Dana Reinhardt does so many things right in this book that it would take a very long time to list them all, so I’ll just hit the highlights. As always, her teen voice is spot-on: Harper sounds like a real teen, not a grown-up’s idea of how a teen sounds. Her characterizations, as always, are excellent, too; the family for whom Harper is building a house, all of the other kids who work with her to build the house, and Harper’s own family are fully realized. This is a remarkable feat, especially considering that the book comes in at only 227 pages. The most unique thing about How to Build a House, however, is its structure.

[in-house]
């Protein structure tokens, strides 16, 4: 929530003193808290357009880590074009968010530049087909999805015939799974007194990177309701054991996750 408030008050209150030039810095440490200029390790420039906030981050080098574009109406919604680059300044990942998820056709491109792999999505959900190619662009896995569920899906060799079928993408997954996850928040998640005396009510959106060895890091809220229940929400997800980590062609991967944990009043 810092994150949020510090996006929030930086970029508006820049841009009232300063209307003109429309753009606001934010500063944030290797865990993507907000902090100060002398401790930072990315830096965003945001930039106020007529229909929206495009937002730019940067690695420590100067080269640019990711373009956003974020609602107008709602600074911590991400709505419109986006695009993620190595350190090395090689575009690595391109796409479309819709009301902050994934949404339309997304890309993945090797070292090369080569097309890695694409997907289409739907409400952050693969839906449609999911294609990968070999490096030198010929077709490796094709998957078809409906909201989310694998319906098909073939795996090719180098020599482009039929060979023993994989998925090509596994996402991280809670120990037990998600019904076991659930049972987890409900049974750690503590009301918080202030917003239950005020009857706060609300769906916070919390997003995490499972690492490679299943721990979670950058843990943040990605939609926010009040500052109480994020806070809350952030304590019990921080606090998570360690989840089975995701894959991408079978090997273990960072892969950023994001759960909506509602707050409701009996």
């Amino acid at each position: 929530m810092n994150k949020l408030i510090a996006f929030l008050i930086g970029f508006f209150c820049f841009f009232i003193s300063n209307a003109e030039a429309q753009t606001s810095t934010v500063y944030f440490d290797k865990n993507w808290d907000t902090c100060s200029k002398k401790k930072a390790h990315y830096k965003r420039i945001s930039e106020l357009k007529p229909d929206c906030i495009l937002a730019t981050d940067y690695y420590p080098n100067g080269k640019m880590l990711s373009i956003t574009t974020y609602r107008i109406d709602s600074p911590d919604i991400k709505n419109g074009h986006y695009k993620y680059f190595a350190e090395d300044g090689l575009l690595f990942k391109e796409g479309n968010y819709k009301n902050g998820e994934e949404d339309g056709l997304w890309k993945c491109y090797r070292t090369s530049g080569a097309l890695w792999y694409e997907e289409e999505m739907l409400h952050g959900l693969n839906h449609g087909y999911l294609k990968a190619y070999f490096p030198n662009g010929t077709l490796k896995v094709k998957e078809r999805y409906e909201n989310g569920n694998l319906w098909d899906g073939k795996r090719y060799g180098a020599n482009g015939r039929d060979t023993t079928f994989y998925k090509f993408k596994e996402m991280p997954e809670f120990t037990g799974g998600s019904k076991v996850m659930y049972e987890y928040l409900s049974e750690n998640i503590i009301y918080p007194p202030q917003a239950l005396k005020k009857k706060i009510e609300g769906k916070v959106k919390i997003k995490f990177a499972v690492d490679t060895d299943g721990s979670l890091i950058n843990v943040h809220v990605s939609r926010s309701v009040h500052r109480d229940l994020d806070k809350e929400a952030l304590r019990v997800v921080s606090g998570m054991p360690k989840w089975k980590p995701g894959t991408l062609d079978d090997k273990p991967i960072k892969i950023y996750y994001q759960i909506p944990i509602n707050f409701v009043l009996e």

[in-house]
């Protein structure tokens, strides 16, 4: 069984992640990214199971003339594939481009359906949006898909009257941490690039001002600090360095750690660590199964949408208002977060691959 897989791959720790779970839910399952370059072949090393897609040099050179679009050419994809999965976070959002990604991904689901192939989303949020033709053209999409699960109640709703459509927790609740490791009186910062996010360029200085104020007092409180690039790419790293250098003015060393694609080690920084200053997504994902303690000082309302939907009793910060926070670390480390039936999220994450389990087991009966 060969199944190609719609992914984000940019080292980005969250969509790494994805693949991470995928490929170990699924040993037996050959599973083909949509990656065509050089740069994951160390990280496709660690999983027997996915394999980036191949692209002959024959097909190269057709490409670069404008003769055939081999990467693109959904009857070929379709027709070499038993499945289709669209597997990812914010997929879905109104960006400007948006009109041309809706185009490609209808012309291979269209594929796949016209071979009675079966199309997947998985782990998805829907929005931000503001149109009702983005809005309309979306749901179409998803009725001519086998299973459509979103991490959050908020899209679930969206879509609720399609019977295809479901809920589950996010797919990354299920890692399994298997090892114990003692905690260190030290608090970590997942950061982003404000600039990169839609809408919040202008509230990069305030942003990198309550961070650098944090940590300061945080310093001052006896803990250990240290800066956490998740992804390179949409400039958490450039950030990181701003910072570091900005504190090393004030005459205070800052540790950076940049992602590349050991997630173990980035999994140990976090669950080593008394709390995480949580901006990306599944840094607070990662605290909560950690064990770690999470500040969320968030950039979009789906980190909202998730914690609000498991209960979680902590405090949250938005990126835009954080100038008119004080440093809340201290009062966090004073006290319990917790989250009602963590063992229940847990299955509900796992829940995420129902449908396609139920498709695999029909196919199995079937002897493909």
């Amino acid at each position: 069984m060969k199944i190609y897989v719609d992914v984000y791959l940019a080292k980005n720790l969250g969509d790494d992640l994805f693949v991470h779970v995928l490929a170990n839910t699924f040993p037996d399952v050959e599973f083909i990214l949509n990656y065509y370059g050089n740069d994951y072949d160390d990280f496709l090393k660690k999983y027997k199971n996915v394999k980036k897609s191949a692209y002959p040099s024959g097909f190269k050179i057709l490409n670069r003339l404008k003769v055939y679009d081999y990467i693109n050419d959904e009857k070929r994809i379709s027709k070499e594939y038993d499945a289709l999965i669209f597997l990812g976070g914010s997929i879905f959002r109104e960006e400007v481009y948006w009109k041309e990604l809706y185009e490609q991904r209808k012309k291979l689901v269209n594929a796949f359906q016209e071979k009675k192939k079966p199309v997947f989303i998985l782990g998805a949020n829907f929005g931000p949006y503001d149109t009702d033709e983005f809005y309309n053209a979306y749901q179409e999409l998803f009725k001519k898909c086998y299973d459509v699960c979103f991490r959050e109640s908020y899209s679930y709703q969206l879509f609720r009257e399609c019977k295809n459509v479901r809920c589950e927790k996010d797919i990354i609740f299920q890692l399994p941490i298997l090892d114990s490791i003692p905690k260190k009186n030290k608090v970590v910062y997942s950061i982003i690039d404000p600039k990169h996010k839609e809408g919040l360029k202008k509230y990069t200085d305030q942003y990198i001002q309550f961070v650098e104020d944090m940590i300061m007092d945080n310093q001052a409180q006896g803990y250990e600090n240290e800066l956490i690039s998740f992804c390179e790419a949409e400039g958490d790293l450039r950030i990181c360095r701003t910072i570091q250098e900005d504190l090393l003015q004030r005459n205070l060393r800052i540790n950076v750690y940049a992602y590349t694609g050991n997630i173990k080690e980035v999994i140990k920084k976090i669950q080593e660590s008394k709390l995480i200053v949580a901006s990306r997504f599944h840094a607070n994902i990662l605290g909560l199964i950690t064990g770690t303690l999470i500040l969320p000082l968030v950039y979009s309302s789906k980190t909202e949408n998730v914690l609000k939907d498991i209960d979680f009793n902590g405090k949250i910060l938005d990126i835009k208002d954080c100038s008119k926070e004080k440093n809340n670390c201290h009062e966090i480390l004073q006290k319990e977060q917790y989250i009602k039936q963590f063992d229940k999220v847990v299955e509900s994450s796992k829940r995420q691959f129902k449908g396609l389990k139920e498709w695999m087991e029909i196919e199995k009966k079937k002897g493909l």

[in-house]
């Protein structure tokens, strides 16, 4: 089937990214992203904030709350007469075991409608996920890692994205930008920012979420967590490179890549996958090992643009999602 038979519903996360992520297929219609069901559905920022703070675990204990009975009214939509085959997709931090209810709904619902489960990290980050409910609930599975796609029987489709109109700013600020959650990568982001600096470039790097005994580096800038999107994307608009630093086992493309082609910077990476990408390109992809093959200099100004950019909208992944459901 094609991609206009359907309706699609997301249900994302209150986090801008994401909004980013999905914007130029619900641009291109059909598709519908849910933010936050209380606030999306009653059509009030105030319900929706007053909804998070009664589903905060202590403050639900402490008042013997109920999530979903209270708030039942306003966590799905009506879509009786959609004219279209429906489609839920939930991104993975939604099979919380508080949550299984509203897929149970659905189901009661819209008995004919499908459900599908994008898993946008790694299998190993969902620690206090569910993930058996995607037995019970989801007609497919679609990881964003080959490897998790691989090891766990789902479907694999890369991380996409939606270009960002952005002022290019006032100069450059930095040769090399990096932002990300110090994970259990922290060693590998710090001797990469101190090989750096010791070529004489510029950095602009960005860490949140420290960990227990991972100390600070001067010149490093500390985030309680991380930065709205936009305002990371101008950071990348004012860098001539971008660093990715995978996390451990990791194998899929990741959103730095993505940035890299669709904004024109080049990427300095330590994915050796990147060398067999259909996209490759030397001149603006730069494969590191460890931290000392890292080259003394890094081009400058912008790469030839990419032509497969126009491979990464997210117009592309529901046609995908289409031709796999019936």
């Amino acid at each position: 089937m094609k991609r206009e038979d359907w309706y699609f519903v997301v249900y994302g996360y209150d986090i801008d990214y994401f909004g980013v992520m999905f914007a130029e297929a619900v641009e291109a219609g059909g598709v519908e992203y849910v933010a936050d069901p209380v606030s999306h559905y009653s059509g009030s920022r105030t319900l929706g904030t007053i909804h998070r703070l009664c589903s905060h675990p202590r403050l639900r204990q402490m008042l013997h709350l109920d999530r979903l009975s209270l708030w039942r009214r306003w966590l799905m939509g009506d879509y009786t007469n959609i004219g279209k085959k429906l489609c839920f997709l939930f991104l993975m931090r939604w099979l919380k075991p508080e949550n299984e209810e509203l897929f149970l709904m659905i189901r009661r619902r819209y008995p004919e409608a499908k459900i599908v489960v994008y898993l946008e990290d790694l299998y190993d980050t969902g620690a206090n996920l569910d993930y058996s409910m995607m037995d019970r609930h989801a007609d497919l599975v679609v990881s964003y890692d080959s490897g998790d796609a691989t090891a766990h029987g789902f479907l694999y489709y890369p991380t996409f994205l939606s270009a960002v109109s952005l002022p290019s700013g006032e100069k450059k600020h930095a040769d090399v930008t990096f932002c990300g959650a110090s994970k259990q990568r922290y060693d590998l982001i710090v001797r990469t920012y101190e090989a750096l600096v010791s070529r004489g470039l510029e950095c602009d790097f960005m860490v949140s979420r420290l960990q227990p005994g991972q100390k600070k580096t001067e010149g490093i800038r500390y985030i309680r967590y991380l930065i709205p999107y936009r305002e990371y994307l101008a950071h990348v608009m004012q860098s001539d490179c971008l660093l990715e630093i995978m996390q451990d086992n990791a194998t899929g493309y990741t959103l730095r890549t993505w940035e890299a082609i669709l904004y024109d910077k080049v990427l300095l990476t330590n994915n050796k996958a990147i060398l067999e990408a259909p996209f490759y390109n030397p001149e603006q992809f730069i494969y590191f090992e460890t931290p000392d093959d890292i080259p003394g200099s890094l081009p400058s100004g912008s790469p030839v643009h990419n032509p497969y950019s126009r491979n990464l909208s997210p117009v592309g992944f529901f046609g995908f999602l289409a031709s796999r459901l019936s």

Reinhardt has named each chapter after one of the steps in building a house, and within each chapter we get glimpses of how Harper’s life was at “Home” and how things are different “Here." Throughout the story, the step in home-building correlates with Harper’s experiences and memories. It could come across as contrived, but it doesn’t. It is, instead, just right.
I would recommend this book to just about anyone. Dana Reinhardt is one of my favorite authors for young adults today, and How to Build a House follows in the tradition of excellence she began with A Brief Chapter in My Impossible Life and continued with Harmless.
Book: How to Build a House Author: Dana Reinhardt Publisher: Wendy Lamb Books Original Publication Date: May 2008 Pages: 227 Age Range: Young Adult Source of Book: ARC sent by author Related Posts: My Interview with Dana Reinhardt, My Review of A Brief Chapter in My Impossible Life, My Review of Harmless Buy it: IndieBound - Powell’s